One of two new Disneynature documentaries debuting on Disney+ this Spring is “Elephant” (the other is “Dolphin Reef”). “Elephant” stars 40-year-old African elephant Shani and her young son Jomo. The mother and calf travel with their herd hundreds of miles across the Kalahari Desert on an annual quest for clean, healthy drinking water.
“Elephant” is narrated by Meghan Markle, the Duchess of Sussex. Her sincere, assuring voice helps convey what these creatures are experiencing as their journey takes some unpredictable turns. Markle’s script is designed to humanize the elephants. We learn that they actually do have great memories. And we witness their raw emotions and unique sensations (represented by quick-cut and time-lapse visuals).
Elephants have a keen understanding of their connection to water and their ancestors. “Family is everything”, we’re told. 50-year-old matriarch Gaia leads the herd. She freely shares her knowledge and experience of the terrain with everyone. In an early scene a young male calf gets stuck in mud. Gaia is the only one who’s successfully dealt with such a situation. The rescue takes place in daylight (unlike some dramatic night sequences later in the film), but it’s the most fascinating and intense moment in “Elephant”.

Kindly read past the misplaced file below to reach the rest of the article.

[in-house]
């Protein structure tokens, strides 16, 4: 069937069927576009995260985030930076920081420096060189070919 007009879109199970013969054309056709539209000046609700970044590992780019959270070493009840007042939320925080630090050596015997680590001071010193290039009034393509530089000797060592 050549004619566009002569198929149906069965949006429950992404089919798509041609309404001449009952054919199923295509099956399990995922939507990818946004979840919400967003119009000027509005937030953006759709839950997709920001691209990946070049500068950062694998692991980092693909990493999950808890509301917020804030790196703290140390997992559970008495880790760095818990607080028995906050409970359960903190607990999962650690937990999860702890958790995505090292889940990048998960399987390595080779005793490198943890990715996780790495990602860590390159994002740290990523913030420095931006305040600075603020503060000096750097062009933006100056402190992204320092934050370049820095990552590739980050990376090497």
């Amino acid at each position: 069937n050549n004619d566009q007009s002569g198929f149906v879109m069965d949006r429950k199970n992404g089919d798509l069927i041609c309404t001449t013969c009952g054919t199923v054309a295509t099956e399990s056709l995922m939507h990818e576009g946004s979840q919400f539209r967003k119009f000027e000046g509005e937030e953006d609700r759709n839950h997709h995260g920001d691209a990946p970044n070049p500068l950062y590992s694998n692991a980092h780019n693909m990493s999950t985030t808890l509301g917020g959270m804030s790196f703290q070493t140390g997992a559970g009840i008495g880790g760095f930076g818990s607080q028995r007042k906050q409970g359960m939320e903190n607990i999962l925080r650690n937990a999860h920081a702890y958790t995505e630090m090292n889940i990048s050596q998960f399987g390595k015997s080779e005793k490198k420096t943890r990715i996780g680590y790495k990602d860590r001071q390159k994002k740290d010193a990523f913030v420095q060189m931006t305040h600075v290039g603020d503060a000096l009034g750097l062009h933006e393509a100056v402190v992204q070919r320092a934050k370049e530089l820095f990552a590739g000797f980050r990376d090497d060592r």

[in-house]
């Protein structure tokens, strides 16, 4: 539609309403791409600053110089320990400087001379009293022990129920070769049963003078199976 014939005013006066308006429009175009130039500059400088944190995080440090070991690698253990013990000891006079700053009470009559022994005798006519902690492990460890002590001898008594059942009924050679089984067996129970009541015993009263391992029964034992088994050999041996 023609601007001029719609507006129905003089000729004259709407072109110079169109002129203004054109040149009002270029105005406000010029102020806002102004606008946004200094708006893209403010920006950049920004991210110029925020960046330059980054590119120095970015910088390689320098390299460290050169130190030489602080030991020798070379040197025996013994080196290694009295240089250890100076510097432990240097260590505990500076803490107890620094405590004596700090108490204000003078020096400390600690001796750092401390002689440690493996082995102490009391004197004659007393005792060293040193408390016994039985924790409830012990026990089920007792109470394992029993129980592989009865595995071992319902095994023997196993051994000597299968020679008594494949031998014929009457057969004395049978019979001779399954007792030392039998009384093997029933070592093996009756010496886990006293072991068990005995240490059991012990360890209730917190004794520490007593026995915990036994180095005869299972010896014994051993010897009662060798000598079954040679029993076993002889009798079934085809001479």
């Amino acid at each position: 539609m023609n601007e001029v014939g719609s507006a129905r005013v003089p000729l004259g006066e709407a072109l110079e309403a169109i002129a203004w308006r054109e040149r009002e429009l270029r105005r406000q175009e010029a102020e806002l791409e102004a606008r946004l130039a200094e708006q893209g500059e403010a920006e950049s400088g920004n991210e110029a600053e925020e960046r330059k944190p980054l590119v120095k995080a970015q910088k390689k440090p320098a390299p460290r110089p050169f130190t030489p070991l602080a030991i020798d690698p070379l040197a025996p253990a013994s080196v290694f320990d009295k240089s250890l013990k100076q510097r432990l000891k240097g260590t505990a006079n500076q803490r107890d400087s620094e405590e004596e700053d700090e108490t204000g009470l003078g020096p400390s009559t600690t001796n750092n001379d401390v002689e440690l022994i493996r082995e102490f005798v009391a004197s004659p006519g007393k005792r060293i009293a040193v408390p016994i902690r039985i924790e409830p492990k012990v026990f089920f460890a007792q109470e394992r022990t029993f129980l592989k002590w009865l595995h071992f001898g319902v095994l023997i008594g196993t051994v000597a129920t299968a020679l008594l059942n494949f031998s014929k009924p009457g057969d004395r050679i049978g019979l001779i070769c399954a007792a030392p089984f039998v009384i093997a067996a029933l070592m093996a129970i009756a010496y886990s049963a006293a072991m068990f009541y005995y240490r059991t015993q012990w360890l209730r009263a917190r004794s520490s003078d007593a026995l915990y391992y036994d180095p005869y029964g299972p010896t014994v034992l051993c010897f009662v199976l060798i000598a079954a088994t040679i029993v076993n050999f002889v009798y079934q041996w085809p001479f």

Compared to other Disneynature docs (including “Dolphin Reef”) the storytelling here is more basic and straightforward. But the focus and spirit of the elephants makes “Elephant” a worthy watch. Generous use of cultural music helps showcase the heritage of these amazing creatures. And, as usual, the footage captured by the Disneynature camera crew is astonishing. A scene involving elephants on the edge of a waterfall is high visual drama.
Young viewers familiar with “The Lion King” will enjoy elements of that Disney animated film in the second half of “Elephant”, as warthogs, lions and hyenas all make guest appearances. And the best part: unlike with that classic’s 2019 remake, there’s no photorealism… IT’S ALL REAL!
MILD SPOILER: One of “Elephant”’s biggest surprises comes in a line of narration Markle offers near the end of the film. When summing things up after one elephant takes over the family hierarchy from another, Markle declares (clearly with a smile), “She won’t be the same… Elephants are individuals. [She] will bring her own style of leadership.” How’s that for addressing the elephant in the room?! It’s a royal treat.
LCJ GRADE: B
Running Time: 86 min.